USAG HUMPHREYS, South Korea – The 524th Military Intelligence Battalion held its annual Arirang Sentinel Exercise with participation from Eighth Army, 2nd Infantry Division and the Naval Criminal Investigative Service (NCIS) during the third week in November.
The purpose of the exercise is to validate Human Intelligence (HUMINT) and Counterintelligence (CI) Soldiers on tasks in support of contingency and armistice operations.
Exercise participants were able to validate the following tasks:
· Conduct CI screenings for persons of interest.
· Provide CI support to threat analysis.
· Manage CI sources.
· Debrief persons of interest.
· Conduct human intelligence source contacts.
· Conduct tactical screening.
· Interrogate detained personnel.
According to Sgt. 1st Class Christopher Ashwell, HUMINT operational management team chief, “the intent of the exercise (from the HUMINT perspective) was to exercise parts of our skill set that we don’t do in our day-to-day armistice mission, so we focused on the interrogations and the screenings to keep our Soldiers fresh in all aspects of the skill set that would have to be used during contingency operations.”
For many new CI and HUMINT Soldiers the task validation is critical for their specialty proficiency. This exercise allowed Soldiers like Pfc. Alexis Repolio-Saniatan, assigned to Alpha Detachment at Camp Casey and Pfc. Parth Soni, assigned to the Humphreys Field Office, both Army Counterintelligence agents on their first assignments in Korea, to accomplish many of the prescribed probationary tasks and to move forward in their development as special agents.
“When you start out as a special agent there is a probationary period where you have to knock out specific tasks,” said Repolio-Saniatan. “So during this exercise we are trying to complete all those tasks as well as a few others.”
Repolio-Saniatan explained, while here in Korea they focus more on the investigatory aspect of their job, but during the exercise they get to focus on the collections portion; learning and reinforcing skills that aren’t apart of their day-to-day job.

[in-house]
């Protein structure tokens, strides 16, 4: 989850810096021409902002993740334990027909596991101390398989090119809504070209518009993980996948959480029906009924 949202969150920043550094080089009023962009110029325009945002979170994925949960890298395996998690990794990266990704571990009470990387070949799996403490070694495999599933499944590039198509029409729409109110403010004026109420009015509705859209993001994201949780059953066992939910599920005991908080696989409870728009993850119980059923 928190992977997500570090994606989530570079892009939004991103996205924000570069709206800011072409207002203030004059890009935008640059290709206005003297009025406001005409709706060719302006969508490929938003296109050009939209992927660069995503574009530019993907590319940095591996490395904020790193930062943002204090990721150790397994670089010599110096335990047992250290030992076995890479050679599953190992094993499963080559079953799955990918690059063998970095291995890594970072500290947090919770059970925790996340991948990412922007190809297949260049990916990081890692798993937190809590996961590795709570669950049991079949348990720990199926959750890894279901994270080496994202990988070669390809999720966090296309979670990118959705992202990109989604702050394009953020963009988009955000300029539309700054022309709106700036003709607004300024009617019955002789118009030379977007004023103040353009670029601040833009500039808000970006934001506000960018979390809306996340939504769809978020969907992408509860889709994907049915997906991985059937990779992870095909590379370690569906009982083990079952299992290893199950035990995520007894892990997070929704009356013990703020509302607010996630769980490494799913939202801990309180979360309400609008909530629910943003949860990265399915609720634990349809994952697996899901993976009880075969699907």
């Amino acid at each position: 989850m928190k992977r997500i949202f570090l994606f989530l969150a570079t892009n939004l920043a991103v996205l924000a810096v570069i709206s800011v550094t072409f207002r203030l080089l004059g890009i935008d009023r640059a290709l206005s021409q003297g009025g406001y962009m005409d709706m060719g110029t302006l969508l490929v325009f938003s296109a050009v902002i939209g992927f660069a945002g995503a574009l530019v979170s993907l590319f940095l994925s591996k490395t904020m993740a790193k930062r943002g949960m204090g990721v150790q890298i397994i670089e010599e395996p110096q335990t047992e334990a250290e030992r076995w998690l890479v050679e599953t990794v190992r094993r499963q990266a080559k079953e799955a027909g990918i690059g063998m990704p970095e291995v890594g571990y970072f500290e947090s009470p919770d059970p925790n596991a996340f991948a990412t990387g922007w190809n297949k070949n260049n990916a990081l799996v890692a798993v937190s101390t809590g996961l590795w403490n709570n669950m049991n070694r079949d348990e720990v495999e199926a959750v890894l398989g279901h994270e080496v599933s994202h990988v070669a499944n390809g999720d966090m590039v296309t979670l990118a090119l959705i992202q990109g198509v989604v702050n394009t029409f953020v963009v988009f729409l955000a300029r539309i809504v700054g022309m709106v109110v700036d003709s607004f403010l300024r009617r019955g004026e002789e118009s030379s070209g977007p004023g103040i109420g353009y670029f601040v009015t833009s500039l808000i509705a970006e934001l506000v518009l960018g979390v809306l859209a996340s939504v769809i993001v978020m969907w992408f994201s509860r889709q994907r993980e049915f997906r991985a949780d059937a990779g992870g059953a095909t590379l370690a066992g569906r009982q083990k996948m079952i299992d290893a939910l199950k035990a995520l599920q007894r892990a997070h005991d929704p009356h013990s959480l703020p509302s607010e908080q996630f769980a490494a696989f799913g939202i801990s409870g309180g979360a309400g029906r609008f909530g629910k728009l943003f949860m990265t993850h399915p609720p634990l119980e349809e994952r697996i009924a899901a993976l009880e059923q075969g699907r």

“As junior Soldiers coming out of the school house, it is difficult to get exposure to all aspects of CI in a real-world scenario,” said Soni. “This exercise gets us used to it for when we have to use these skills.”
Pfc. Charles Platt, a HUMINT collector, said he appreciated the chance to use the interrogation techniques that he learned in the school house in more of a real-world environment. He also emphasized that the report writing conducted during the exercise would be very useful for his job.
“Despite HPCON (health protection condition) measures due to COVID-19, the battalion was able to conduct our capstone exercise and validate our CI and HUMINT teams on their critical tasks based on the mission set here in Korea,” said Lt. Col. Nathan Reed, commander, 524th MI Battalion. “Multiple health protection measures were employed to enable the exercise to take place.”
“We appreciate the participation the exercise received from Eighth Army, 2ID and NCIS,” said Reed, “and look forward to incorporating additional joint and reserve forces in future iterations of Arirang Sentinel.”
The 501st Military Intelligence Brigade provides indications and early warning of actions by opposing forces that could threaten the tense but stable peace in the Republic of Korea. In the event of hostilities, the brigade’s mission shifts to providing combined, multi-discipline intelligence and force protection support to the United Nations Command/Combined Forces Command, the CFC Ground Component Command and their subordinate units.